The Player says: This was a long old session -- 6pm until 9pm -- that covered a lot of ground. I'm still not remembering to use my Perception and Empathy skills; but I remembered Nick's admonition about us failing to use our style points last time. I noticed that Sister J tries really hard to get people to like her, which is a lot like me in real life. Tim on the other hand, makes Professor C positively unlikeable with his Daily Mail-style imperialist frothings-at-the-mouth. Next time I'm going to play a horrible character; although it is challenging to get Sister J to work round people. I loved the pilots -- they reminded me of the Flambards books.

Thursday, 1 November 2007

A stolen cog and a bolting horse

The Professor and I travelled to Wensleydale Priory on this glorious summer's day. England in May must be the most beautiful place in the world.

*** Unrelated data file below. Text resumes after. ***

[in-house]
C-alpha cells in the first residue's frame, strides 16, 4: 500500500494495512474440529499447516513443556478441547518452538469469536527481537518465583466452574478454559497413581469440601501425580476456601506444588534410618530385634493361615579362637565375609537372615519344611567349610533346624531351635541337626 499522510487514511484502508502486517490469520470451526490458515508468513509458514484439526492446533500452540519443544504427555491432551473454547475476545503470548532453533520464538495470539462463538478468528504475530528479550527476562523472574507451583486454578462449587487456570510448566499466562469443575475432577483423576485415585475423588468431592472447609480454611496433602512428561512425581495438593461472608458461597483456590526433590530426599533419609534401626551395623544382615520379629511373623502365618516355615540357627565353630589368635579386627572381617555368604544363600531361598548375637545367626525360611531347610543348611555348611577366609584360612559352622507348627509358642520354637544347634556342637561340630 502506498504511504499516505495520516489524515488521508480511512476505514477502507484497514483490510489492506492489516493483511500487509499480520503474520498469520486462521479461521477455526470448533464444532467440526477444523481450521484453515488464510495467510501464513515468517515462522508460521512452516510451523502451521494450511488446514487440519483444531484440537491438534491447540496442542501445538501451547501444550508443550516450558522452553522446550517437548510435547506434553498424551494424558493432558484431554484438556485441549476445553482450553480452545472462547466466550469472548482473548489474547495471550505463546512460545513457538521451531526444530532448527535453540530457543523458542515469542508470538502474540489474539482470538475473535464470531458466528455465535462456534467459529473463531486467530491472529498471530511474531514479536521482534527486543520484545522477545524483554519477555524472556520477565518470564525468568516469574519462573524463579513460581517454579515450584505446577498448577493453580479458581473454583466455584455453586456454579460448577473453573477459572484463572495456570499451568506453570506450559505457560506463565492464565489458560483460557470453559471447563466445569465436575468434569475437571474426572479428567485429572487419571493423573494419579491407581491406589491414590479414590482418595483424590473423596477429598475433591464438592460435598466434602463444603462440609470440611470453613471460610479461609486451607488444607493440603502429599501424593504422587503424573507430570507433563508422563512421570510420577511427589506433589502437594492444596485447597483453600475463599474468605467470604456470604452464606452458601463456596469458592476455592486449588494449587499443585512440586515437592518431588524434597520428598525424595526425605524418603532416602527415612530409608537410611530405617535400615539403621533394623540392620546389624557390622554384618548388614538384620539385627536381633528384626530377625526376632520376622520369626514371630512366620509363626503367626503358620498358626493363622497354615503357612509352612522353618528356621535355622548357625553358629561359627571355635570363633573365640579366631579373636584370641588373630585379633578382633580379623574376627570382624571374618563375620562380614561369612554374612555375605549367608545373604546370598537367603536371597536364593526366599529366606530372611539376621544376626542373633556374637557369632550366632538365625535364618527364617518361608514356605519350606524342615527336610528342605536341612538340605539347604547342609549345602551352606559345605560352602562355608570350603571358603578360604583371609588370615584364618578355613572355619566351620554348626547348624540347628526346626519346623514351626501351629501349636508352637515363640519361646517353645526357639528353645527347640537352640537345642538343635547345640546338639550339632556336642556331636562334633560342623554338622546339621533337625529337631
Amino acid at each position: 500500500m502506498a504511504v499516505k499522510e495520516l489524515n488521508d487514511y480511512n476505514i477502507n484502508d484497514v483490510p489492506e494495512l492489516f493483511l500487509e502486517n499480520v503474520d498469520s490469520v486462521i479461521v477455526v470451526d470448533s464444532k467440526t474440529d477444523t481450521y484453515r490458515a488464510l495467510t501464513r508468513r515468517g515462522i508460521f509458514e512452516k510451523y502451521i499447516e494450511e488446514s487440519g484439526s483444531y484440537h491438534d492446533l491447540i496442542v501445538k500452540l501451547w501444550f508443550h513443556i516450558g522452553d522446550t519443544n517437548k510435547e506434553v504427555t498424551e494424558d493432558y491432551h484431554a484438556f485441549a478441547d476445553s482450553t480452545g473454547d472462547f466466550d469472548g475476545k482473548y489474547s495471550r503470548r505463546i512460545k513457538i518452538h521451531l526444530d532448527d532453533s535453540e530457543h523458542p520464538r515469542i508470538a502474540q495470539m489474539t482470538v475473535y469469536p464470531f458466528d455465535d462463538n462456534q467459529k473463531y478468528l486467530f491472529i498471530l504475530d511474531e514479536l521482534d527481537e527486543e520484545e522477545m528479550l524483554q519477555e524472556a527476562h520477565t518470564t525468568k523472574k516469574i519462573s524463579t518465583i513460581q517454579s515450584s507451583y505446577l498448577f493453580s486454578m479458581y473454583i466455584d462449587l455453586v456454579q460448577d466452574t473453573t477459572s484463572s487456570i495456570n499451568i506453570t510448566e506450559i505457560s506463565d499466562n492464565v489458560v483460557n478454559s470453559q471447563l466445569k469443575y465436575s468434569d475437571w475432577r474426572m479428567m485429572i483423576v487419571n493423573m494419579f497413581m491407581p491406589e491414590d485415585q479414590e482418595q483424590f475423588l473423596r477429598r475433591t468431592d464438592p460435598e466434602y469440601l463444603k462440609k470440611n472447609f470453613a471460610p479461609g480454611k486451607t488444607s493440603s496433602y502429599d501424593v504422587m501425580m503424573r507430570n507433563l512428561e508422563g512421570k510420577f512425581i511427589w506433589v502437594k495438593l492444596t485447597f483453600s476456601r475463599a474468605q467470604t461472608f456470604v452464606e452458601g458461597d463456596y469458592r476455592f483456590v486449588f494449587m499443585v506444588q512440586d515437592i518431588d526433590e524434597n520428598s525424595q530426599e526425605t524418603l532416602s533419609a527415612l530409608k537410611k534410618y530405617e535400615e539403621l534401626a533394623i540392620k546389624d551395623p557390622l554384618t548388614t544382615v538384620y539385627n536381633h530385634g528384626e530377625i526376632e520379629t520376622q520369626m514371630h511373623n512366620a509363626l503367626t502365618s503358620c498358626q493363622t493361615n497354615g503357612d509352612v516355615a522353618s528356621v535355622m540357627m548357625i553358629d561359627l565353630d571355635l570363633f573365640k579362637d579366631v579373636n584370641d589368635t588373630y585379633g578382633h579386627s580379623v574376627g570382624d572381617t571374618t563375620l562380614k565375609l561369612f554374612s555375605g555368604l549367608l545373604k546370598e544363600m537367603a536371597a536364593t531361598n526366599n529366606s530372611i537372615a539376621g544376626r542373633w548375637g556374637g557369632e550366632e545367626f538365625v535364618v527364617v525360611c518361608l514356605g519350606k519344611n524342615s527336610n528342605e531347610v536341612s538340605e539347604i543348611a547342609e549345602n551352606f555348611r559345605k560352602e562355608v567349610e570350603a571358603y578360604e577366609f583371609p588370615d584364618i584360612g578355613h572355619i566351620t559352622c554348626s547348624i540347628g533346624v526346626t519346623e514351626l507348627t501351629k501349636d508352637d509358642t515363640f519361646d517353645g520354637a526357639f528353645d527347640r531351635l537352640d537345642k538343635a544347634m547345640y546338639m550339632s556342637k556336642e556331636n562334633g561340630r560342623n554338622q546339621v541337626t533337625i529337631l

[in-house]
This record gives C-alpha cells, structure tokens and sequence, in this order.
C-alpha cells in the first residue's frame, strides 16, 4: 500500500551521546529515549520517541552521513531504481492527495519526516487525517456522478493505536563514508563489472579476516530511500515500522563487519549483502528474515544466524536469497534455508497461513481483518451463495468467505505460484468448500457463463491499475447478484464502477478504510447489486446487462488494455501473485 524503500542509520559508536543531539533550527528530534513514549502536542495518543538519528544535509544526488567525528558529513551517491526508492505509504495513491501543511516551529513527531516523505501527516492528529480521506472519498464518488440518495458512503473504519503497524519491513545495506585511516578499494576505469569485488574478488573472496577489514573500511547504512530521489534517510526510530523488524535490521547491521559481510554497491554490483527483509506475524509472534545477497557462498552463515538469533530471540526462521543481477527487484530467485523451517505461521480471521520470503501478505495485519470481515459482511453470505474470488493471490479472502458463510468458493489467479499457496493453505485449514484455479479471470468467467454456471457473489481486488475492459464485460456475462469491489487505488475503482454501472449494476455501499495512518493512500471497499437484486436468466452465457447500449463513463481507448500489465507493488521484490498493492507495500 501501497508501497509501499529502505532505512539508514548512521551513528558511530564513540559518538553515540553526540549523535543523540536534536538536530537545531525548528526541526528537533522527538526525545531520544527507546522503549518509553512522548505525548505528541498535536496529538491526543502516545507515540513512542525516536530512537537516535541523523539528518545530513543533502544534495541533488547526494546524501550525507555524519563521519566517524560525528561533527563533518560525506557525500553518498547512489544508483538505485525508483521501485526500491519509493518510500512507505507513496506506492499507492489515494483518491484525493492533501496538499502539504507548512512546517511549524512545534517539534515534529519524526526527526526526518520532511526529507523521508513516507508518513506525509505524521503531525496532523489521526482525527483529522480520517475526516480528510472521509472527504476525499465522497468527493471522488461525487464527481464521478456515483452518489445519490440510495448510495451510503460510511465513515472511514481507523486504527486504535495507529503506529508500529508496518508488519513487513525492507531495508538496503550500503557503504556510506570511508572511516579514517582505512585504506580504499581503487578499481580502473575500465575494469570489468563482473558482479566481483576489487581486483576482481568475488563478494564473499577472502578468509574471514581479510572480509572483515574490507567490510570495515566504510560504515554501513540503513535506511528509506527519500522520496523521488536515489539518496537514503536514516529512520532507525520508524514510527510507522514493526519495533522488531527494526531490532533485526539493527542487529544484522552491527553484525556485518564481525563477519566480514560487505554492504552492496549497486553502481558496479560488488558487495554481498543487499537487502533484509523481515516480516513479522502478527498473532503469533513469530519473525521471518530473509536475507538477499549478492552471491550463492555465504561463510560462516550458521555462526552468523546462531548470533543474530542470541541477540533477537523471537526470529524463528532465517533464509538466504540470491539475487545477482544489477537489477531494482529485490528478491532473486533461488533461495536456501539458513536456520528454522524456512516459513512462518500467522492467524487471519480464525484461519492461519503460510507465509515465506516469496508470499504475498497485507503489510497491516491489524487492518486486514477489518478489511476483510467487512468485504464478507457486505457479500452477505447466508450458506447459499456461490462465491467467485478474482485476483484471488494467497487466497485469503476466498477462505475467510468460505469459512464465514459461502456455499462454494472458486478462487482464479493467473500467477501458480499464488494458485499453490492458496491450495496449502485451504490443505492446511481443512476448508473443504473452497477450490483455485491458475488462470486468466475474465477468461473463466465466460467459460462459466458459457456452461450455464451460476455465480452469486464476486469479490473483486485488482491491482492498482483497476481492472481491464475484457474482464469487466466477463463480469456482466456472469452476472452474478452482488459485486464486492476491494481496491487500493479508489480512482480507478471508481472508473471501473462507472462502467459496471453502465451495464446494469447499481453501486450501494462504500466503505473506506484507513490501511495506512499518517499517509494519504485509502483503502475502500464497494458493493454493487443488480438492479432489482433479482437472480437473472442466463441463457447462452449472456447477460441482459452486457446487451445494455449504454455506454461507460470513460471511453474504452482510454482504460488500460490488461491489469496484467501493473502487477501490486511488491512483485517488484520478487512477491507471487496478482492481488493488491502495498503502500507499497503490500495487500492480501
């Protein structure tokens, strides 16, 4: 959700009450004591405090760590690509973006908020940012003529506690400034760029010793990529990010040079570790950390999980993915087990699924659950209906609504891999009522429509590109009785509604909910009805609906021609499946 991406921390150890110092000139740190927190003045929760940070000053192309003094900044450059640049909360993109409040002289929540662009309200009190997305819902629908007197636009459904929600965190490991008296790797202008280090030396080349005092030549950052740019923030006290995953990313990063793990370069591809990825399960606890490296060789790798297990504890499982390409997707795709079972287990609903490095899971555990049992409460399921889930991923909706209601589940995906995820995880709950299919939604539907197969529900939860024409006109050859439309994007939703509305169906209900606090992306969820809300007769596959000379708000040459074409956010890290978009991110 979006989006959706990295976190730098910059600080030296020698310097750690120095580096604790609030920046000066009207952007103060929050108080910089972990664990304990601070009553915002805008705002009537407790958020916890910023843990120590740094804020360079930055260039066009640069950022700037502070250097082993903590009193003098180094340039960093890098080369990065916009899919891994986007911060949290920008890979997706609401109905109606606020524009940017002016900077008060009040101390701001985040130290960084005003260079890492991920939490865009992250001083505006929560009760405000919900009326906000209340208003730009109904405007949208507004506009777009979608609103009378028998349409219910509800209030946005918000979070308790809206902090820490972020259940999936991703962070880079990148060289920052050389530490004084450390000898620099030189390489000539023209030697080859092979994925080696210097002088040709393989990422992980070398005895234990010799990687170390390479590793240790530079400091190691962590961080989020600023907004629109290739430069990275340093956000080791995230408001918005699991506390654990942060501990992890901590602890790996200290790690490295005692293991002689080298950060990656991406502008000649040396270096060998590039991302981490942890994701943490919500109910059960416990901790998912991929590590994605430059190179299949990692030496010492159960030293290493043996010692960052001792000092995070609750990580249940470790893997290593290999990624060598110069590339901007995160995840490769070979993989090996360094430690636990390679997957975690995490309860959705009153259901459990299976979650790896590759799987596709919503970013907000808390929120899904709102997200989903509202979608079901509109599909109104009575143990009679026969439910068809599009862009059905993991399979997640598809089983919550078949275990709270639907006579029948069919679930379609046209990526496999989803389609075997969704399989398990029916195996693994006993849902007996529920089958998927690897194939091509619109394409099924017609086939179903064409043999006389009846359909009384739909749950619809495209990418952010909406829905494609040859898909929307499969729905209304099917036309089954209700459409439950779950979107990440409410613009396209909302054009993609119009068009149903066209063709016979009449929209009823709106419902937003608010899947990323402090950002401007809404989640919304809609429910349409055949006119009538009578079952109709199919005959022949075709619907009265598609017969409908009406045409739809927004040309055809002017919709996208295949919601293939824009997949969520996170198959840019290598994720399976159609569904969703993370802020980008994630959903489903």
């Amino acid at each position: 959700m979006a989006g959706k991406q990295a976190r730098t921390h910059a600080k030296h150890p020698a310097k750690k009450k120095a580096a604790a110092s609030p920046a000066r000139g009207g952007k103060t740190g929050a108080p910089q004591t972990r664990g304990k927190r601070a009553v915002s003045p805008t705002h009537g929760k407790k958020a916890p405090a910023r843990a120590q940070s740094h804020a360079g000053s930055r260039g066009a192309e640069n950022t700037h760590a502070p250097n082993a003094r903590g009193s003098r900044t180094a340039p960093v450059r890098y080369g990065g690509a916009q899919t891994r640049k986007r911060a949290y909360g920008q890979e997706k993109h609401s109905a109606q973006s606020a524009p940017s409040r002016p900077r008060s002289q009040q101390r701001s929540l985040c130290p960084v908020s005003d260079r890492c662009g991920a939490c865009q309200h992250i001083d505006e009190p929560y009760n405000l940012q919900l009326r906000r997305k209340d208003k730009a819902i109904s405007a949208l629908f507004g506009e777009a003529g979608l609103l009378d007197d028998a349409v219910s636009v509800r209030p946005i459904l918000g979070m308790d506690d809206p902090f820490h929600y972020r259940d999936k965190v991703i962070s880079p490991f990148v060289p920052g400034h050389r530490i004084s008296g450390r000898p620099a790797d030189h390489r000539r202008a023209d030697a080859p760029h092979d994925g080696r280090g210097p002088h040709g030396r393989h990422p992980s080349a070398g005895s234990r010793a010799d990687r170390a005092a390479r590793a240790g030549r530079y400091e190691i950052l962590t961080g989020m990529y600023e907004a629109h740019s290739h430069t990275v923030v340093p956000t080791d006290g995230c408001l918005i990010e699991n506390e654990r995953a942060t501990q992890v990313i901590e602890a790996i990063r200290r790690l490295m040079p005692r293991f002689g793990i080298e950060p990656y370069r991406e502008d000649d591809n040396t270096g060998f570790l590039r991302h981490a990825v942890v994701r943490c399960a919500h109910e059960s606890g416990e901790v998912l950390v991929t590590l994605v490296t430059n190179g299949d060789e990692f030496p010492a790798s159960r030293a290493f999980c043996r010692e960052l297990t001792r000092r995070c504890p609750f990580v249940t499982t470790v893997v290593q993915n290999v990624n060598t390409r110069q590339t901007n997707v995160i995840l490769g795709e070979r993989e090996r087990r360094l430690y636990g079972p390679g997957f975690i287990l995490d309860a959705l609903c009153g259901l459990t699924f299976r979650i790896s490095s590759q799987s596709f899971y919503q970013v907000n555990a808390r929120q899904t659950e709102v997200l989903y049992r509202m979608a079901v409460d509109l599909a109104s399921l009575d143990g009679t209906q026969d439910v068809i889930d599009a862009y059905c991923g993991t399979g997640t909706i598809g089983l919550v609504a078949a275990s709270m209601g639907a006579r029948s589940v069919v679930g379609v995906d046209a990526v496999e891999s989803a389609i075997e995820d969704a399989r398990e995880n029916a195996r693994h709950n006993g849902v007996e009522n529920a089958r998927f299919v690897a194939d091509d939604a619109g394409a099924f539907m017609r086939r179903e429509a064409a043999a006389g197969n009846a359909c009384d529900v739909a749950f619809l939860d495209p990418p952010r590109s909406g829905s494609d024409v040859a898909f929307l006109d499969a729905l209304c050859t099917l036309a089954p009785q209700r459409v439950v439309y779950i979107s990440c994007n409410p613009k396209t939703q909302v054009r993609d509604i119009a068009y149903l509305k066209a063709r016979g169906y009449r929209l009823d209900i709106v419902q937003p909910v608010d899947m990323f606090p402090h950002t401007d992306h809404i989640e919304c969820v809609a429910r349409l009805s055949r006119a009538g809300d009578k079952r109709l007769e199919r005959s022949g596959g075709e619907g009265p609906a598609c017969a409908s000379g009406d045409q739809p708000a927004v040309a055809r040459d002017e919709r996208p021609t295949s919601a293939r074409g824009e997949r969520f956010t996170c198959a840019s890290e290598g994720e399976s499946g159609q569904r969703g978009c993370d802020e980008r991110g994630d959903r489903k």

Travelled by train (first class -- Lord Worthing is a very generous man) and found ourselves in company with a vicar and man who transported goods all over the world. Both were kind enough to answer my questions about their callings.

We went into a tunnel and all the lights went out -- and when we emerged, the vicar's bible was upside down. I'm sure he didn't drop it (I'd certainly have heard, even over the roar of the train), and I know it was the right way up before because I looked over to see what he was reading (Deuteronomy).

Arriving at the tiny Priory Halt, we discovered that there was no-one to meet us. I was much dismayed by this, because the book is very heavy to carry and I did not fancy walking the seven miles. But a farmer taking an empty wagon back towards the priory offered us a lift. Professor Craine kindly allowed me to sit up with the farmer; but given what happened next, I'm not sure I was lucky in this.